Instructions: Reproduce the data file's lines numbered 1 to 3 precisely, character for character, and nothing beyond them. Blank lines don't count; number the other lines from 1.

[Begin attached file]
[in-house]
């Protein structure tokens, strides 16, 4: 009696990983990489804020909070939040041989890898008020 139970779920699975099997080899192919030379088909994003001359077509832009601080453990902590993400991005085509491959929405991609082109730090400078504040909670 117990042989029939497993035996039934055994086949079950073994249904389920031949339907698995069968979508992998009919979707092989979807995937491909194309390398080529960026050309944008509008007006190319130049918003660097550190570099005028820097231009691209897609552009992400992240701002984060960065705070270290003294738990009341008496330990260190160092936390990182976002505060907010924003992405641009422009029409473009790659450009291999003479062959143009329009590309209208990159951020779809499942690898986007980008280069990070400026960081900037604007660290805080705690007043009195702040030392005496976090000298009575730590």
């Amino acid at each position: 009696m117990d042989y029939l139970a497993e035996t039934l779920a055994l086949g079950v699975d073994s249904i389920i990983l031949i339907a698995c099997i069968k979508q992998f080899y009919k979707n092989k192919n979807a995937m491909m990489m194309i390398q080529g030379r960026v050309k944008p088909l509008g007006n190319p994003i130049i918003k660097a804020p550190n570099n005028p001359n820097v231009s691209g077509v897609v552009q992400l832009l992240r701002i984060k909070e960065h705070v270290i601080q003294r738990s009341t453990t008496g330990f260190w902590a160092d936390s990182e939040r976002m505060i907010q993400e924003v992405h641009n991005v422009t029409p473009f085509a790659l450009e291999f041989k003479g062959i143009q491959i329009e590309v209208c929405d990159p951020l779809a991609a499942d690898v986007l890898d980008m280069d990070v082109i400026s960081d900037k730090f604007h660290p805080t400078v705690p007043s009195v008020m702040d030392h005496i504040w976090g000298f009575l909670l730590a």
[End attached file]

[in-house]
């Protein structure tokens, strides 16, 4: 009696990983990489804020909070939040041989890898008020 139970779920699975099997080899192919030379088909994003001359077509832009601080453990902590993400991005085509491959929405991609082109730090400078504040909670 117990042989029939497993035996039934055994086949079950073994249904389920031949339907698995069968979508992998009919979707092989979807995937491909194309390398080529960026050309944008509008007006190319130049918003660097550190570099005028820097231009691209897609552009992400992240701002984060960065705070270290003294738990009341008496330990260190160092936390990182976002505060907010924003992405641009422009029409473009790659450009291999003479062959143009329009590309209208990159951020779809499942690898986007980008280069990070400026960081900037604007660290805080705690007043009195702040030392005496976090000298009575730590």
């Amino acid at each position: 009696m117990d042989y029939l139970a497993e035996t039934l779920a055994l086949g079950v699975d073994s249904i389920i990983l031949i339907a698995c099997i069968k979508q992998f080899y009919k979707n092989k192919n979807a995937m491909m990489m194309i390398q080529g030379r960026v050309k944008p088909l509008g007006n190319p994003i130049i918003k660097a804020p550190n570099n005028p001359n820097v231009s691209g077509v897609v552009q992400l832009l992240r701002i984060k909070e960065h705070v270290i601080q003294r738990s009341t453990t008496g330990f260190w902590a160092d936390s990182e939040r976002m505060i907010q993400e924003v992405h641009n991005v422009t029409p473009f085509a790659l450009e291999f041989k003479g062959i143009q491959i329009e590309v209208c929405d990159p951020l779809a991609a499942d690898v986007l890898d980008m280069d990070v082109i400026s960081d900037k730090f604007h660290p805080t400078v705690p007043s009195v008020m702040d030392h005496i504040w976090g000298f009575l909670l730590a």